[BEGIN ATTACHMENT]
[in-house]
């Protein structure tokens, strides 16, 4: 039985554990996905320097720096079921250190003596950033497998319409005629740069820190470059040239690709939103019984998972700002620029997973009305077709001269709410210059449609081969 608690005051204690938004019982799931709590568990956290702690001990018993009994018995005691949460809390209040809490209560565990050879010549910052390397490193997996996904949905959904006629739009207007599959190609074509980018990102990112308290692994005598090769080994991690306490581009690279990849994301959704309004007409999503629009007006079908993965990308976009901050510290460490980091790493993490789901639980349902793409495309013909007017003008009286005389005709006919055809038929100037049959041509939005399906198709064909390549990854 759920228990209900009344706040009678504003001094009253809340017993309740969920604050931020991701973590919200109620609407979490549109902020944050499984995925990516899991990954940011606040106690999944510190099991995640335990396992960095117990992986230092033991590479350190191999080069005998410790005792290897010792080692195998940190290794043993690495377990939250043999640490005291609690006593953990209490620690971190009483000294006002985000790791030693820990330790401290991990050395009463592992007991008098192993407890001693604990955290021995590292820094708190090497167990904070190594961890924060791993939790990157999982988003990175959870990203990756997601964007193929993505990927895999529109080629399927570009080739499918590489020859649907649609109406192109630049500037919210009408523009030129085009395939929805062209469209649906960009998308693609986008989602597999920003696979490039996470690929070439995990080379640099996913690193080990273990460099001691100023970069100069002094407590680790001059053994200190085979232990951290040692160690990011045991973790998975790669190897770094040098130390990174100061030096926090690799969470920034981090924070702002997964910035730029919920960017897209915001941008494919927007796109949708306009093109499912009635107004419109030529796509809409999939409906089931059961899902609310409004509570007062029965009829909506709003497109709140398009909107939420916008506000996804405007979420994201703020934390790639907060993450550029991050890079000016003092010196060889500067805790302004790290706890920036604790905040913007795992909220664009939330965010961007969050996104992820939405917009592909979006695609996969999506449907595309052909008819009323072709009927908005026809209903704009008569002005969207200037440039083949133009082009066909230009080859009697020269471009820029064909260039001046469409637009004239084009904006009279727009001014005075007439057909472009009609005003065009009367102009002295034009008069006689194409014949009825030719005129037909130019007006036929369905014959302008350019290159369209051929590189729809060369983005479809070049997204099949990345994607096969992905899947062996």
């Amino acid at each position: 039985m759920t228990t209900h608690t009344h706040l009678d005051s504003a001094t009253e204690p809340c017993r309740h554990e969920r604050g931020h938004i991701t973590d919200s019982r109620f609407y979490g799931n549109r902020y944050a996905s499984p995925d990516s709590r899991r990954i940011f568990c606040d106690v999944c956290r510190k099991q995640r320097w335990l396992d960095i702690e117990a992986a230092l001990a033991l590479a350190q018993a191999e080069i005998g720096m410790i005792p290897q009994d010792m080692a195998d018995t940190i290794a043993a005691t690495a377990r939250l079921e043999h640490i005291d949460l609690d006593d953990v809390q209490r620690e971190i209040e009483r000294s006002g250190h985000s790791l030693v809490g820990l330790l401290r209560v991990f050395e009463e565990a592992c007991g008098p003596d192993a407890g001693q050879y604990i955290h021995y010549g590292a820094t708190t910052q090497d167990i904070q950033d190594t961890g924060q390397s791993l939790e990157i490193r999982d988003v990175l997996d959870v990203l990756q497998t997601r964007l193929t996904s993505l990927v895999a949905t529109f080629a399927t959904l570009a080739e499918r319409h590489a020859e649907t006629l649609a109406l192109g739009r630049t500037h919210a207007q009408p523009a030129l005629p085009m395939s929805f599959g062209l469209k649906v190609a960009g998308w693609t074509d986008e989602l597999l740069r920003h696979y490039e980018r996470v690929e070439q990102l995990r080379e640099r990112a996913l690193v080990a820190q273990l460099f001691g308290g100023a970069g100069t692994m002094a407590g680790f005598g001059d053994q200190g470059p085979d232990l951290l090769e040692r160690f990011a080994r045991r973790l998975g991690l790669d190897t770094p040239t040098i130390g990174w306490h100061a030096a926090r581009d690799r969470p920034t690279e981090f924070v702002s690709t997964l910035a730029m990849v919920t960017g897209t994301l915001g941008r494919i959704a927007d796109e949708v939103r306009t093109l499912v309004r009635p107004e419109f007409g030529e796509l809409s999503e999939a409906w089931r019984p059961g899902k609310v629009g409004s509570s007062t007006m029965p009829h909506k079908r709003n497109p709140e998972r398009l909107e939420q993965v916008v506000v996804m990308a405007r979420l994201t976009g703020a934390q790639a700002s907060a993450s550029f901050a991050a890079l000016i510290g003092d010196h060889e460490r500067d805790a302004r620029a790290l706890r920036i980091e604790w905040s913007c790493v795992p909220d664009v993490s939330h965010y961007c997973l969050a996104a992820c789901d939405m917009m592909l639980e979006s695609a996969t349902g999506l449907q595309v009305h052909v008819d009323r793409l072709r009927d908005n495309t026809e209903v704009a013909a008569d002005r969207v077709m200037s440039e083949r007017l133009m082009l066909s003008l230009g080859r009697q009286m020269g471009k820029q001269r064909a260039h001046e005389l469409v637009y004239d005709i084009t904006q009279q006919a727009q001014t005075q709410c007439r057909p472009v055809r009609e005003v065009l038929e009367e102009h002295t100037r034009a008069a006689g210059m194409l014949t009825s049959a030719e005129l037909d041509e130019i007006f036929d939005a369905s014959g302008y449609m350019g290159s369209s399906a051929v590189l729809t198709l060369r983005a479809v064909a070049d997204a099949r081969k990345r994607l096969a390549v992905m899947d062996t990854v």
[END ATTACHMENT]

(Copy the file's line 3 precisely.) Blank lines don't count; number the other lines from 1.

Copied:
């Amino acid at each position: 039985m759920t228990t209900h608690t009344h706040l009678d005051s504003a001094t009253e204690p809340c017993r309740h554990e969920r604050g931020h938004i991701t973590d919200s019982r109620f609407y979490g799931n549109r902020y944050a996905s499984p995925d990516s709590r899991r990954i940011f568990c606040d106690v999944c956290r510190k099991q995640r320097w335990l396992d960095i702690e117990a992986a230092l001990a033991l590479a350190q018993a191999e080069i005998g720096m410790i005792p290897q009994d010792m080692a195998d018995t940190i290794a043993a005691t690495a377990r939250l079921e043999h640490i005291d949460l609690d006593d953990v809390q209490r620690e971190i209040e009483r000294s006002g250190h985000s790791l030693v809490g820990l330790l401290r209560v991990f050395e009463e565990a592992c007991g008098p003596d192993a407890g001693q050879y604990i955290h021995y010549g590292a820094t708190t910052q090497d167990i904070q950033d190594t961890g924060q390397s791993l939790e990157i490193r999982d988003v990175l997996d959870v990203l990756q497998t997601r964007l193929t996904s993505l990927v895999a949905t529109f080629a399927t959904l570009a080739e499918r319409h590489a020859e649907t006629l649609a109406l192109g739009r630049t500037h919210a207007q009408p523009a030129l005629p085009m395939s929805f599959g062209l469209k649906v190609a960009g998308w693609t074509d986008e989602l597999l740069r920003h696979y490039e980018r996470v690929e070439q990102l995990r080379e640099r990112a996913l690193v080990a820190q273990l460099f001691g308290g100023a970069g100069t692994m002094a407590g680790f005598g001059d053994q200190g470059p085979d232990l951290l090769e040692r160690f990011a080994r045991r973790l998975g991690l790669d190897t770094p040239t040098i130390g990174w306490h100061a030096a926090r581009d690799r969470p920034t690279e981090f924070v702002s690709t997964l910035a730029m990849v919920t960017g897209t994301l915001g941008r494919i959704a927007d796109e949708v939103r306009t093109l499912v309004r009635p107004e419109f007409g030529e796509l809409s999503e999939a409906w089931r019984p059961g899902k609310v629009g409004s509570s007062t007006m029965p009829h909506k079908r709003n497109p709140e998972r398009l909107e939420q993965v916008v506000v996804m990308a405007r979420l994201t976009g703020a934390q790639a700002s907060a993450s550029f901050a991050a890079l000016i510290g003092d010196h060889e460490r500067d805790a302004r620029a790290l706890r920036i980091e604790w905040s913007c790493v795992p909220d664009v993490s939330h965010y961007c997973l969050a996104a992820c789901d939405m917009m592909l639980e979006s695609a996969t349902g999506l449907q595309v009305h052909v008819d009323r793409l072709r009927d908005n495309t026809e209903v704009a013909a008569d002005r969207v077709m200037s440039e083949r007017l133009m082009l066909s003008l230009g080859r009697q009286m020269g471009k820029q001269r064909a260039h001046e005389l469409v637009y004239d005709i084009t904006q009279q006919a727009q001014t005075q709410c007439r057909p472009v055809r009609e005003v065009l038929e009367e102009h002295t100037r034009a008069a006689g210059m194409l014949t009825s049959a030719e005129l037909d041509e130019i007006f036929d939005a369905s014959g302008y449609m350019g290159s369209s399906a051929v590189l729809t198709l060369r983005a479809v064909a070049d997204a099949r081969k990345r994607l096969a390549v992905m899947d062996t990854v």